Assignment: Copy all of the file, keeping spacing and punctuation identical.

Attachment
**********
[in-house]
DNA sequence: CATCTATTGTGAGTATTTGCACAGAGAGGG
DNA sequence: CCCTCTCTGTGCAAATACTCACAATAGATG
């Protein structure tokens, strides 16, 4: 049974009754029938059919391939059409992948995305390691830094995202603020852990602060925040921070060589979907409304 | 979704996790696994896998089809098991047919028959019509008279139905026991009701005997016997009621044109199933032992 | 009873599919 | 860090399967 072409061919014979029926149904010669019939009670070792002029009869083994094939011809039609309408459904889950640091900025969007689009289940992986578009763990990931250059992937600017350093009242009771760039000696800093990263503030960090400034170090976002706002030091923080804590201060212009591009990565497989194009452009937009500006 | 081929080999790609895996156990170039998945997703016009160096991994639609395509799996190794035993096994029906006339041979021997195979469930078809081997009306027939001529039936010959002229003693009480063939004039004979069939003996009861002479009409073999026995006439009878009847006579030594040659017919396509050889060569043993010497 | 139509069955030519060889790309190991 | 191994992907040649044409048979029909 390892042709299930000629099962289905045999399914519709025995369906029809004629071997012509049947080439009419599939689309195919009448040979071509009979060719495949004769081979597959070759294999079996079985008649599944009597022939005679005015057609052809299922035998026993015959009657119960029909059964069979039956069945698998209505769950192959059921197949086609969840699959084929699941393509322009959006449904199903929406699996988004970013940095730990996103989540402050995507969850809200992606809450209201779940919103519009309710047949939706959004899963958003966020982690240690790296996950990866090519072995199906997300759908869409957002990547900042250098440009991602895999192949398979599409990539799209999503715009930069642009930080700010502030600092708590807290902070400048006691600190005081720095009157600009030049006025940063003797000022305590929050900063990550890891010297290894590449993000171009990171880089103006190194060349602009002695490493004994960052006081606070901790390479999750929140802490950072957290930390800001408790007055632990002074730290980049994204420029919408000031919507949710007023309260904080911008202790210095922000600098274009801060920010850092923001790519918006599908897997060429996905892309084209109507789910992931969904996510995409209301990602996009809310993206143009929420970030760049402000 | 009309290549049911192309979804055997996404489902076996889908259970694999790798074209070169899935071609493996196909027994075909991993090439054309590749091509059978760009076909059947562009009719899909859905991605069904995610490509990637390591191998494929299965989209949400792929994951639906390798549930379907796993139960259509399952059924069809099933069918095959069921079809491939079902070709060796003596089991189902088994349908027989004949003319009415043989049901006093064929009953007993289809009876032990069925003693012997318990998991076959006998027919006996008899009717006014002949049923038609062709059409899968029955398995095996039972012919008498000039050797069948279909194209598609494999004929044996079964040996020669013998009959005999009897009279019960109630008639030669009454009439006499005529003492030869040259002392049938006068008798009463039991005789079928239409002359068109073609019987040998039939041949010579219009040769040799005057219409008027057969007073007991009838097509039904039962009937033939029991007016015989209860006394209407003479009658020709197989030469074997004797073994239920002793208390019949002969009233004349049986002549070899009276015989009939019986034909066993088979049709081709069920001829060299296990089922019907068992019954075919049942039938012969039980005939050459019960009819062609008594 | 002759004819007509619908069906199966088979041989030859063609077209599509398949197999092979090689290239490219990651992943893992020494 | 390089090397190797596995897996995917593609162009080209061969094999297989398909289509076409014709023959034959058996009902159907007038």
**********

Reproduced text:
[in-house]
DNA sequence: CATCTATTGTGAGTATTTGCACAGAGAGGG
DNA sequence: CCCTCTCTGTGCAAATACTCACAATAGATG
């Protein structure tokens, strides 16, 4: 049974009754029938059919391939059409992948995305390691830094995202603020852990602060925040921070060589979907409304 | 979704996790696994896998089809098991047919028959019509008279139905026991009701005997016997009621044109199933032992 | 009873599919 | 860090399967 072409061919014979029926149904010669019939009670070792002029009869083994094939011809039609309408459904889950640091900025969007689009289940992986578009763990990931250059992937600017350093009242009771760039000696800093990263503030960090400034170090976002706002030091923080804590201060212009591009990565497989194009452009937009500006 | 081929080999790609895996156990170039998945997703016009160096991994639609395509799996190794035993096994029906006339041979021997195979469930078809081997009306027939001529039936010959002229003693009480063939004039004979069939003996009861002479009409073999026995006439009878009847006579030594040659017919396509050889060569043993010497 | 139509069955030519060889790309190991 | 191994992907040649044409048979029909 390892042709299930000629099962289905045999399914519709025995369906029809004629071997012509049947080439009419599939689309195919009448040979071509009979060719495949004769081979597959070759294999079996079985008649599944009597022939005679005015057609052809299922035998026993015959009657119960029909059964069979039956069945698998209505769950192959059921197949086609969840699959084929699941393509322009959006449904199903929406699996988004970013940095730990996103989540402050995507969850809200992606809450209201779940919103519009309710047949939706959004899963958003966020982690240690790296996950990866090519072995199906997300759908869409957002990547900042250098440009991602895999192949398979599409990539799209999503715009930069642009930080700010502030600092708590807290902070400048006691600190005081720095009157600009030049006025940063003797000022305590929050900063990550890891010297290894590449993000171009990171880089103006190194060349602009002695490493004994960052006081606070901790390479999750929140802490950072957290930390800001408790007055632990002074730290980049994204420029919408000031919507949710007023309260904080911008202790210095922000600098274009801060920010850092923001790519918006599908897997060429996905892309084209109507789910992931969904996510995409209301990602996009809310993206143009929420970030760049402000 | 009309290549049911192309979804055997996404489902076996889908259970694999790798074209070169899935071609493996196909027994075909991993090439054309590749091509059978760009076909059947562009009719899909859905991605069904995610490509990637390591191998494929299965989209949400792929994951639906390798549930379907796993139960259509399952059924069809099933069918095959069921079809491939079902070709060796003596089991189902088994349908027989004949003319009415043989049901006093064929009953007993289809009876032990069925003693012997318990998991076959006998027919006996008899009717006014002949049923038609062709059409899968029955398995095996039972012919008498000039050797069948279909194209598609494999004929044996079964040996020669013998009959005999009897009279019960109630008639030669009454009439006499005529003492030869040259002392049938006068008798009463039991005789079928239409002359068109073609019987040998039939041949010579219009040769040799005057219409008027057969007073007991009838097509039904039962009937033939029991007016015989209860006394209407003479009658020709197989030469074997004797073994239920002793208390019949002969009233004349049986002549070899009276015989009939019986034909066993088979049709081709069920001829060299296990089922019907068992019954075919049942039938012969039980005939050459019960009819062609008594 | 002759004819007509619908069906199966088979041989030859063609077209599509398949197999092979090689290239490219990651992943893992020494 | 390089090397190797596995897996995917593609162009080209061969094999297989398909289509076409014709023959034959058996009902159907007038």